“Downsizing” Bigger Than Its High Concept Premise


What sounds ludicrous about “Downsizing” is ludicrous.

But something bigger looms behind its high concept premise.

wdaIts set in a near future where a scientific advancement allows people to be shrunk in size and live in a miniature ecosystem that resembles the larger world at a smaller scale, in order to save the dying planet. It is also potentially lucrative: if you are a thousand-aire in the regular world, you are a millionaire in the smaller one.

But people are not equal there either.

Matt Damon’s doughy Everyman learns that this world also comes with a wall when he befriends a Vietnamese dissident turned one-legged cleaning woman, played by Golden Globe nominee Hong Chau.

And he finds the heart of the world within the smaller one with help from a neighbor as dubious as he is fabulous, played by Christoph Waltz. Chau gives a memorably oddball performance. And though some mind find her dialect offensive, her actions defy stereotype. She is only slightly less unintelligible than James Franco in “The Disaster Artist.”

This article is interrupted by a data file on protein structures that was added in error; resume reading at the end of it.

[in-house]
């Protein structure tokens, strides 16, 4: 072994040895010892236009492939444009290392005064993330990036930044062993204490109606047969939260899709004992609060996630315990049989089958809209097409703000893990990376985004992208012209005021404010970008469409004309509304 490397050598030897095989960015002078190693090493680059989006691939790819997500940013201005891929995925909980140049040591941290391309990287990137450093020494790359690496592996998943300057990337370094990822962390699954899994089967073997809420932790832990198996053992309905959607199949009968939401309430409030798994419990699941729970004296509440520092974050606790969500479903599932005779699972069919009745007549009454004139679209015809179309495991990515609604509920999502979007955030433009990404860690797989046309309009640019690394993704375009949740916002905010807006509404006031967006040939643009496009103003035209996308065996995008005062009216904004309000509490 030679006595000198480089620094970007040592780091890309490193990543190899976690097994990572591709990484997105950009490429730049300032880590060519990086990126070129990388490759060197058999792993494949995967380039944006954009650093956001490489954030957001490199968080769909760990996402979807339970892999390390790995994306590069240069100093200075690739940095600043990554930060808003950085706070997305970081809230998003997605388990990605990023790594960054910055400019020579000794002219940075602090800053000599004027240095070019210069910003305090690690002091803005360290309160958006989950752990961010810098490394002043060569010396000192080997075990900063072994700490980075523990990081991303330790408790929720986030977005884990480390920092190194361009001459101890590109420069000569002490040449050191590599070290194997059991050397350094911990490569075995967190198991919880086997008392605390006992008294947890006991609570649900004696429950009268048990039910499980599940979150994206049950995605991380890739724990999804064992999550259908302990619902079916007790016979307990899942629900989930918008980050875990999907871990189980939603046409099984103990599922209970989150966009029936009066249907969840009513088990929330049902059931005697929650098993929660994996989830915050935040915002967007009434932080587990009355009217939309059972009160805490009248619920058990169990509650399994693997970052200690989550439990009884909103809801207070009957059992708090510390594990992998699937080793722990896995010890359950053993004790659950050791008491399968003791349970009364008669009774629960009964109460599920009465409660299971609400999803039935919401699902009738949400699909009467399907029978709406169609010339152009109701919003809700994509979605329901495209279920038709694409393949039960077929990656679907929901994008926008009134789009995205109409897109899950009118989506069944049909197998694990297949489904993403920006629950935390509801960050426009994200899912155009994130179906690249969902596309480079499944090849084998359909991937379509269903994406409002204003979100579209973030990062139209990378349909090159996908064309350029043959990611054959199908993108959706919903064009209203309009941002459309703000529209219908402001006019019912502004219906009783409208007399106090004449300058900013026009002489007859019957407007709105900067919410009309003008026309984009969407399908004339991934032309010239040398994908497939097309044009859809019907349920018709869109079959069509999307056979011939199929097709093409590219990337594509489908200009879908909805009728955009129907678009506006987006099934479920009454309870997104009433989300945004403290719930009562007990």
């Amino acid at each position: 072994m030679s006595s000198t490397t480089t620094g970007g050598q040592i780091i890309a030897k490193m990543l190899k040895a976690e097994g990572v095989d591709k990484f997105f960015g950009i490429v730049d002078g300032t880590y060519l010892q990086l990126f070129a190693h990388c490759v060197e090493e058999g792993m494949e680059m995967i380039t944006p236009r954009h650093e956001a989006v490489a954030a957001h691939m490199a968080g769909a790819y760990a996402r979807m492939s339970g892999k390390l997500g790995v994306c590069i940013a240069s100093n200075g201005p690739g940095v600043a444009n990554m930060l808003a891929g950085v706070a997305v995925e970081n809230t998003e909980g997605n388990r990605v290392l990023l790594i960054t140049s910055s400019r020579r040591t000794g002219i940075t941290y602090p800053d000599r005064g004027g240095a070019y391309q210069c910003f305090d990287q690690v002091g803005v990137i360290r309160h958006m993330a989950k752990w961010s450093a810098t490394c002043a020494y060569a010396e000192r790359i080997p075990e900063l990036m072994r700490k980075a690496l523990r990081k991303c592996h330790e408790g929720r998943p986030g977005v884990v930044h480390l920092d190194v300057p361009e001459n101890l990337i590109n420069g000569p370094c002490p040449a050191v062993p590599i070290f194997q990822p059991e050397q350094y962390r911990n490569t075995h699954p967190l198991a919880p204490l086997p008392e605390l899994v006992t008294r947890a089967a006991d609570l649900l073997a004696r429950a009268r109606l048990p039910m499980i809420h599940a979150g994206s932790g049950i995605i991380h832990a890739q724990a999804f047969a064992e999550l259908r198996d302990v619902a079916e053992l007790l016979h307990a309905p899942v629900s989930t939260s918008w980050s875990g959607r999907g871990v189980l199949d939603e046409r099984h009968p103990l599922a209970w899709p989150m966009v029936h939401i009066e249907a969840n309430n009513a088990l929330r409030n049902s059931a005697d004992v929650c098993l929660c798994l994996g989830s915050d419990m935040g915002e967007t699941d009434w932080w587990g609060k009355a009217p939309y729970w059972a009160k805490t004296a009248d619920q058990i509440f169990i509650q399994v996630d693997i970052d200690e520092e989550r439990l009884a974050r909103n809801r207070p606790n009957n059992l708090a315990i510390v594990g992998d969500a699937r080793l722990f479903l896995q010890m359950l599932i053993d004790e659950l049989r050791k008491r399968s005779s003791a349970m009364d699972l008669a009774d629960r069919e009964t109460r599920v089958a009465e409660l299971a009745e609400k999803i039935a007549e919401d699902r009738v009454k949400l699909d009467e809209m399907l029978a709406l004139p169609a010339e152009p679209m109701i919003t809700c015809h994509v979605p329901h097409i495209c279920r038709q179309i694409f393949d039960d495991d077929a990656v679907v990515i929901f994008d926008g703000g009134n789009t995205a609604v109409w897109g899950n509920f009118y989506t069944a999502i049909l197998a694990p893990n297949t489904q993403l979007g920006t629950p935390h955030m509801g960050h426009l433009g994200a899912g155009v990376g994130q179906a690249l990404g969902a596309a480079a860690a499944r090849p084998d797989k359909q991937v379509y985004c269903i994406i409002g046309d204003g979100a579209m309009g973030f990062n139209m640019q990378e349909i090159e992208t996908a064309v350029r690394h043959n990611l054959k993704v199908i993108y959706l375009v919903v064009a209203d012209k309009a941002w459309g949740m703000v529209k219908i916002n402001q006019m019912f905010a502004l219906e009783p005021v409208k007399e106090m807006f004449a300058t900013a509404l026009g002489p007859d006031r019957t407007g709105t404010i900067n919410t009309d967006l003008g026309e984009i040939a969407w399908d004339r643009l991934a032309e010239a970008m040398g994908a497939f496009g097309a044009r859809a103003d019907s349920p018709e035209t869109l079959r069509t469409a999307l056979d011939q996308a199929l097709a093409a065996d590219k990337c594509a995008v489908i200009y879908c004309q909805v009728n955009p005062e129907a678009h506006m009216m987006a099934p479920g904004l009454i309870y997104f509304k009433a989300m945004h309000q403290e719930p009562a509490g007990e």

Damon’s dopey regular guy stumbling through this world is the pin in the balloon that keeps “Downsizing” from feeling overblown. The result combines the whimsy and wandering sense of self discovery of writer director Alexander Payne’s other films – “Nebraska,” “About Schmidt,” “The Descendants”- with a fantastic premise that might give “serious” moviegoers second thoughts.

The effects used to portray differences in scale are adequate, and the  portrait of the shrinking process – using a giant microwave device – is comic in its simplicity. When he’s done Damon is lifted off his gurney using a spatula. In truth, the result is no more absurd and no less inspired than Albert Brooks “Defending Your Life,” whose comic complications are set in a heavenly afterlife.

At a time of year at the multiplex when bigger is better, “Downsizing” is different from anything out there.


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